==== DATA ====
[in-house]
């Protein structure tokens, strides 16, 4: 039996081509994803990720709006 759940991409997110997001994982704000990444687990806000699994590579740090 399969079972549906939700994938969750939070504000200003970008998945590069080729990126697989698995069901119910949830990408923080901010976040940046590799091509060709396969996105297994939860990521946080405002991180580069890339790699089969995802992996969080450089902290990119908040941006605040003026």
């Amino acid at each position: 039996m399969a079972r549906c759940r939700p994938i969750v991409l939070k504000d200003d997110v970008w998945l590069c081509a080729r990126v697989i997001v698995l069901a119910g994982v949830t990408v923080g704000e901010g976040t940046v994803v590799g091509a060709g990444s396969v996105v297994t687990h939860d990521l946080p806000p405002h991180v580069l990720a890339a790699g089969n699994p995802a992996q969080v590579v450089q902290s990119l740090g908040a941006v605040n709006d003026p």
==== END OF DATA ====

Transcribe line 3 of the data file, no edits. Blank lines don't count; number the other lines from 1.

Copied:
């Amino acid at each position: 039996m399969a079972r549906c759940r939700p994938i969750v991409l939070k504000d200003d997110v970008w998945l590069c081509a080729r990126v697989i997001v698995l069901a119910g994982v949830t990408v923080g704000e901010g976040t940046v994803v590799g091509a060709g990444s396969v996105v297994t687990h939860d990521l946080p806000p405002h991180v580069l990720a890339a790699g089969n699994p995802a992996q969080v590579v450089q902290s990119l740090g908040a941006v605040n709006d003026p």